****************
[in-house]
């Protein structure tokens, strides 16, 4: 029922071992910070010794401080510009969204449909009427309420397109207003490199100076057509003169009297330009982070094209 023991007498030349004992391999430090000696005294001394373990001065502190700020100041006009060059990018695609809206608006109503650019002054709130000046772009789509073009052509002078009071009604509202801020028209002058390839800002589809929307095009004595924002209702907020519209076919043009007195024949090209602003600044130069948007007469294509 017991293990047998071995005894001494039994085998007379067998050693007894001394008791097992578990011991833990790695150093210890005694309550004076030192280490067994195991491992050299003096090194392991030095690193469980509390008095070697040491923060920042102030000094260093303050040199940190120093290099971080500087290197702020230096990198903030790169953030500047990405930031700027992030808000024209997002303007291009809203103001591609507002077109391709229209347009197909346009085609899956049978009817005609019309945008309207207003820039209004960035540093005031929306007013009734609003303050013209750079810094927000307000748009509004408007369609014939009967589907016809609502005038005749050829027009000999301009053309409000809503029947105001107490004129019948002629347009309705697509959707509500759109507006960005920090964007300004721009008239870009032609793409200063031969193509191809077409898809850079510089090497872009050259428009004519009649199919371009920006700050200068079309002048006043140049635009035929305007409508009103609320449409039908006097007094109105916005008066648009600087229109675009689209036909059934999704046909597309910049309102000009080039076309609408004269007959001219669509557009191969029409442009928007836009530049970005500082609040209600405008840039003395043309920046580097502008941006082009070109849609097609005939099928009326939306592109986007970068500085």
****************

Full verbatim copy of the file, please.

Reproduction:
[in-house]
């Protein structure tokens, strides 16, 4: 029922071992910070010794401080510009969204449909009427309420397109207003490199100076057509003169009297330009982070094209 023991007498030349004992391999430090000696005294001394373990001065502190700020100041006009060059990018695609809206608006109503650019002054709130000046772009789509073009052509002078009071009604509202801020028209002058390839800002589809929307095009004595924002209702907020519209076919043009007195024949090209602003600044130069948007007469294509 017991293990047998071995005894001494039994085998007379067998050693007894001394008791097992578990011991833990790695150093210890005694309550004076030192280490067994195991491992050299003096090194392991030095690193469980509390008095070697040491923060920042102030000094260093303050040199940190120093290099971080500087290197702020230096990198903030790169953030500047990405930031700027992030808000024209997002303007291009809203103001591609507002077109391709229209347009197909346009085609899956049978009817005609019309945008309207207003820039209004960035540093005031929306007013009734609003303050013209750079810094927000307000748009509004408007369609014939009967589907016809609502005038005749050829027009000999301009053309409000809503029947105001107490004129019948002629347009309705697509959707509500759109507006960005920090964007300004721009008239870009032609793409200063031969193509191809077409898809850079510089090497872009050259428009004519009649199919371009920006700050200068079309002048006043140049635009035929305007409508009103609320449409039908006097007094109105916005008066648009600087229109675009689209036909059934999704046909597309910049309102000009080039076309609408004269007959001219669509557009191969029409442009928007836009530049970005500082609040209600405008840039003395043309920046580097502008941006082009070109849609097609005939099928009326939306592109986007970068500085």